Firewall as a Service Comes of Age
In a 2016 Hype Cycle for Infrastructure Protection report, Gartner Analyst Jeremy D’Hoinne initiated the emerging category of Firewall as a Service (FWaaS). FWaaS is a cloud-based architecture that eliminates the need to deploy firewalls on-premises, mainly in remote branches, in order to provide site-to-site connectivity and secure Internet access.
Cato Networks is a pioneer of a new architecture that provides FWaaS as part of a broader WAN transformation platform. The Cato Cloud converges WAN Optimization, SD-WAN, a global SLA-backed backbone and network security (FWaaS) – into a single cloud service. The convergence of security and networking domains accelerates the hard and soft benefits organizations can extract from their WAN transformation through gradual deployment. These include: MPLS cost reduction through augmentation and replacement, improved global latency and network performance, branch appliances footprint reduction, and the extension of the WAN to cloud datacenters and mobile users.
Palo Alto Networks has recently announced a new FWaaS offering: GlobalProtect Cloud Service. This is the first time an established firewall vendor that had built its business on selling appliances is offering its core platform as a cloud service. It is a significant validation of the evolution network security must and will take. As Palo Alto notes in its product announcement, a FWaaS solution alleviates the cost, complexity and risk associated with deploying and maintaining appliances.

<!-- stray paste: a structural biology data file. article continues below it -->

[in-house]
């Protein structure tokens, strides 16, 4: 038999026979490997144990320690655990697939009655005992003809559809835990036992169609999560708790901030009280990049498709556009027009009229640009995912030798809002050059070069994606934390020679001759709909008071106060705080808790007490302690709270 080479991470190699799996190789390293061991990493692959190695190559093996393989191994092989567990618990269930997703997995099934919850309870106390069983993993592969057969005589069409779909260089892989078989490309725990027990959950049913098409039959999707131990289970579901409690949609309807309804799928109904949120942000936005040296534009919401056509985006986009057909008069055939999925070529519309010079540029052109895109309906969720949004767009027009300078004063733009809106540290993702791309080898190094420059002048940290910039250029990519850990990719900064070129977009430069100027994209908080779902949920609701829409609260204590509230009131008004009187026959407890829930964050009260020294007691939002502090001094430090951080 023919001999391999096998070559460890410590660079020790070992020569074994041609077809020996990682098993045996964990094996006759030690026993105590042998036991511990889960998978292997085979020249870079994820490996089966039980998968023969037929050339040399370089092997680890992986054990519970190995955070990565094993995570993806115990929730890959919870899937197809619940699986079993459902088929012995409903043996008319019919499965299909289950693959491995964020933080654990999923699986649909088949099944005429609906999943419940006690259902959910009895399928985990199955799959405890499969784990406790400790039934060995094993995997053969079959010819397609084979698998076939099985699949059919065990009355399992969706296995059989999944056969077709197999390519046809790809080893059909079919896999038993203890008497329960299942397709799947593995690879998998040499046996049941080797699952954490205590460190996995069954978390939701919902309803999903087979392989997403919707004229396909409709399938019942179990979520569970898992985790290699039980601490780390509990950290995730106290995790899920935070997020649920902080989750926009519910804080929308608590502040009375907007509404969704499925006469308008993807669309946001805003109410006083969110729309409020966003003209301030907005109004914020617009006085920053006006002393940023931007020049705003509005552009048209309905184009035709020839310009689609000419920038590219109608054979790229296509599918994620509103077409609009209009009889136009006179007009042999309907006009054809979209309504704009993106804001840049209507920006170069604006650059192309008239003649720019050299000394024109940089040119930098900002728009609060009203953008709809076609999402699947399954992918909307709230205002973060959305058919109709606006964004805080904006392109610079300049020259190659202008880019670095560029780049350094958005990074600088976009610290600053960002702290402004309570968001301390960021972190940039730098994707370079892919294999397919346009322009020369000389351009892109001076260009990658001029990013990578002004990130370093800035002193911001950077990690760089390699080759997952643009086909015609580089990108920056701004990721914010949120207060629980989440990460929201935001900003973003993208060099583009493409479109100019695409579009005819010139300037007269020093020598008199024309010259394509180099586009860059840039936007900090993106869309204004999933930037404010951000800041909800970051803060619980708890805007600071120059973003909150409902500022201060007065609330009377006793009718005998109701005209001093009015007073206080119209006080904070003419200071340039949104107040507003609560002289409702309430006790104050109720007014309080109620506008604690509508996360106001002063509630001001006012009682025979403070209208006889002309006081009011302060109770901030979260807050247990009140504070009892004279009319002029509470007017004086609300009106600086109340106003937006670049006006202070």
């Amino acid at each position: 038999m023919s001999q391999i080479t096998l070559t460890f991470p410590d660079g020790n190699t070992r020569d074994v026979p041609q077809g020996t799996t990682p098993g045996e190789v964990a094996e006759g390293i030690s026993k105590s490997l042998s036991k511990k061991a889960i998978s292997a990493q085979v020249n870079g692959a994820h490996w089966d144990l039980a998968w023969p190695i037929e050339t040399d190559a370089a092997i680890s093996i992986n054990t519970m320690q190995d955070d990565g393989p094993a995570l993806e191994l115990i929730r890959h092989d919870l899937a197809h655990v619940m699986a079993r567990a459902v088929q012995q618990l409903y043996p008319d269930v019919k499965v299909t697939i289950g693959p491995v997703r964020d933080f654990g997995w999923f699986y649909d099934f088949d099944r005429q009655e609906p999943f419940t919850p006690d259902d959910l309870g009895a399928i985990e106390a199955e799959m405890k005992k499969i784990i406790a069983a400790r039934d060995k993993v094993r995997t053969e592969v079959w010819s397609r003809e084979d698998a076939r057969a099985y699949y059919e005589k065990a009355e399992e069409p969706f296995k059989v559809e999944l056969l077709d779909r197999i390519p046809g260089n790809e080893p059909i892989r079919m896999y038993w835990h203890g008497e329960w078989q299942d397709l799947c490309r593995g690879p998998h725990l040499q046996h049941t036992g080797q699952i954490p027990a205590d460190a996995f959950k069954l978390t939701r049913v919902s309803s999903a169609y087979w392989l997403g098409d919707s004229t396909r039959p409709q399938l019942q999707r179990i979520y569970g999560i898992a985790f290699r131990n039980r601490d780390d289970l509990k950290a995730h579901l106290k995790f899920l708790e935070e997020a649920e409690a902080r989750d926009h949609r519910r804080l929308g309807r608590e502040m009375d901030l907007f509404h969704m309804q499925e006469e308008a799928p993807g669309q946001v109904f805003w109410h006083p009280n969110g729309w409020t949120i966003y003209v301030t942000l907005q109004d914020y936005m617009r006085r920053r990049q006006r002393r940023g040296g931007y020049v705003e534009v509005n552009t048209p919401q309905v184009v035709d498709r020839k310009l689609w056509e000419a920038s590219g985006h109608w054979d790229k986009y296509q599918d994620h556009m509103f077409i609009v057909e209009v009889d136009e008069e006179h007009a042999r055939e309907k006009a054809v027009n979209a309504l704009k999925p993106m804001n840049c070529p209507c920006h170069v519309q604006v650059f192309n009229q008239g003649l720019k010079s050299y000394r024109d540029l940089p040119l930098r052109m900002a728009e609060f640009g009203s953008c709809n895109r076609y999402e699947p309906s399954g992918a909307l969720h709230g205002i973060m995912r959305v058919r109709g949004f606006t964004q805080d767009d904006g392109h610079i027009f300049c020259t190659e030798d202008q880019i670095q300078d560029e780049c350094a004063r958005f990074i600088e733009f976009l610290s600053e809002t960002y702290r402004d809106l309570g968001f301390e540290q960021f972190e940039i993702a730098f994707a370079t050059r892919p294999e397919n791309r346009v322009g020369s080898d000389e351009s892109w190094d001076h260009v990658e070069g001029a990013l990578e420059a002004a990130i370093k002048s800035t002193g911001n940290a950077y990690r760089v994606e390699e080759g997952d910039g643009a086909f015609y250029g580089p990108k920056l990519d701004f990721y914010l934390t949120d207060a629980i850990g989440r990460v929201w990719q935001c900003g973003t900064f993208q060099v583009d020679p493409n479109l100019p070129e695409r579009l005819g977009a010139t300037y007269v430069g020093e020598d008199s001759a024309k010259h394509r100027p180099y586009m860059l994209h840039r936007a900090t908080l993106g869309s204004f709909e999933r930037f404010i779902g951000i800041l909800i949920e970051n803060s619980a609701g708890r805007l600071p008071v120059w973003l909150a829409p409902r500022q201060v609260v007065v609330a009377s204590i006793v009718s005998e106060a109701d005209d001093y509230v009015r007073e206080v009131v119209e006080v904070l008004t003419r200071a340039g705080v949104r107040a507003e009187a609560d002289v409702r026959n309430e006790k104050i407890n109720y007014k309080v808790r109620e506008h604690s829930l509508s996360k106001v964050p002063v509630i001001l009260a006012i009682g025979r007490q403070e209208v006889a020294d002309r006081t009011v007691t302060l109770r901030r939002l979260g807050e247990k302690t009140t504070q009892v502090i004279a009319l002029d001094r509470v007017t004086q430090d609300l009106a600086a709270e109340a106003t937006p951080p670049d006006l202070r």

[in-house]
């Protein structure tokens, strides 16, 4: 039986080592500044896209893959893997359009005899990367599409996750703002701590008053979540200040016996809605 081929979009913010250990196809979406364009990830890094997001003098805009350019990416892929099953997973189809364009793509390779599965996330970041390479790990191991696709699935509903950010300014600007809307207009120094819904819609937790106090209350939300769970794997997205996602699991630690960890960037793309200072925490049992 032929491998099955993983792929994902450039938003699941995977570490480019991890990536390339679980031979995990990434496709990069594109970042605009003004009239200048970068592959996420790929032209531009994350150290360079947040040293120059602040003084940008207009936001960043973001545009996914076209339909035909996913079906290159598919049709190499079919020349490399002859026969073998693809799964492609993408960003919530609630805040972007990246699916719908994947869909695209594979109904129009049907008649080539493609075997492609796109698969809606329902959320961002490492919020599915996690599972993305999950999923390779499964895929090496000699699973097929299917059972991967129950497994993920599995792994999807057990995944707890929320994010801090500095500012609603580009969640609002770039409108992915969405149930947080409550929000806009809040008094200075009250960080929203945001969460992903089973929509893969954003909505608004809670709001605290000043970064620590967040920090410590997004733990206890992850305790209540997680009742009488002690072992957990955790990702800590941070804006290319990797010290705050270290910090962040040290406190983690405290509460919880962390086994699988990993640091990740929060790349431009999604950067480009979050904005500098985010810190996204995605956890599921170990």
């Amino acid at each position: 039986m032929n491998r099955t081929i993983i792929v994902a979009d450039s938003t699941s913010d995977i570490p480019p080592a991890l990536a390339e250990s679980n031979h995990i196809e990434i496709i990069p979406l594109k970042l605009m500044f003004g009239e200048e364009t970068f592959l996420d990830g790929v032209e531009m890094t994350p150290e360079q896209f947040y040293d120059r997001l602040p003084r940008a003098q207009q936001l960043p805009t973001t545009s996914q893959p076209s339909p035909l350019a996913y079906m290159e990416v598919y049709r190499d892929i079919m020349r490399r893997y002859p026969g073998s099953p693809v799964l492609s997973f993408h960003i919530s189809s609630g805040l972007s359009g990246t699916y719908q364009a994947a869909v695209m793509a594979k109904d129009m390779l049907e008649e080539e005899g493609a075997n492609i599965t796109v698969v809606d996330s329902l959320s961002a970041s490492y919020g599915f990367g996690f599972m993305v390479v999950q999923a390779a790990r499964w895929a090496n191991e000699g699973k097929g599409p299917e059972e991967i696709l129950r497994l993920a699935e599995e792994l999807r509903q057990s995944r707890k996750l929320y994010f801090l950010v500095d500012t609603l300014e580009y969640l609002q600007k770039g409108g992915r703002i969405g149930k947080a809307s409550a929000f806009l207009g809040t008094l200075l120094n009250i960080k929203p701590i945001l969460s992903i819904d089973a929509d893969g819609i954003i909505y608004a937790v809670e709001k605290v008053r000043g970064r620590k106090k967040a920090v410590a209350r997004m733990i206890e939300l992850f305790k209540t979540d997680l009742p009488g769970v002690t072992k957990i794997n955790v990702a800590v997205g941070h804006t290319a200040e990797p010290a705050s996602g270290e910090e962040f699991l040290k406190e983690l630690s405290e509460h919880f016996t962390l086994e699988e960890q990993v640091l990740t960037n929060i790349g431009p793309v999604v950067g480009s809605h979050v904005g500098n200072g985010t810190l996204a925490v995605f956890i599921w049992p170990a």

There are scarce details on the underlying architecture of the new offering. Simply sticking appliances into a “cloud”, isn’t sufficient to effectively deliver a FWaaS in a way that is affordable and scalable. Using appliances in the cloud shifts the burden from the customer to the cloud provider, and the customer will ultimately have to pay the price for that overhead. Furthermore, the single tenant design of network security appliances, makes it difficult to support a large number of tenants in a scalable way.
This is why Cato chose to develop its converged cloud service from scratch. We do not use third party appliances in our service: no firewalls, no routers and no WAN optimizers. We have built a completely new software stack that is designed for the cloud – multi tenant, globally distributed, and with redundancy and scalability built-in by design.
As noted earlier, we view Firewall as a Service as a pillar of a broader platform that simplifies and streamlines IT by eliminating multiple point solutions and service providers. Palo Alto Networks uses a firewall in the cloud, and customers must procure reliable global WAN connectivity. Ultimately, the primary use case for Palo Alto’s new service is a secure web gateway and not a full blown replacement of edge firewalls. For example, when WAN security and connectivity is required.
Overall, Cato is thrilled to see the industry following the path we blazed towards the cloudification of both networking and security functions. The race to maximize customer value delivery is on.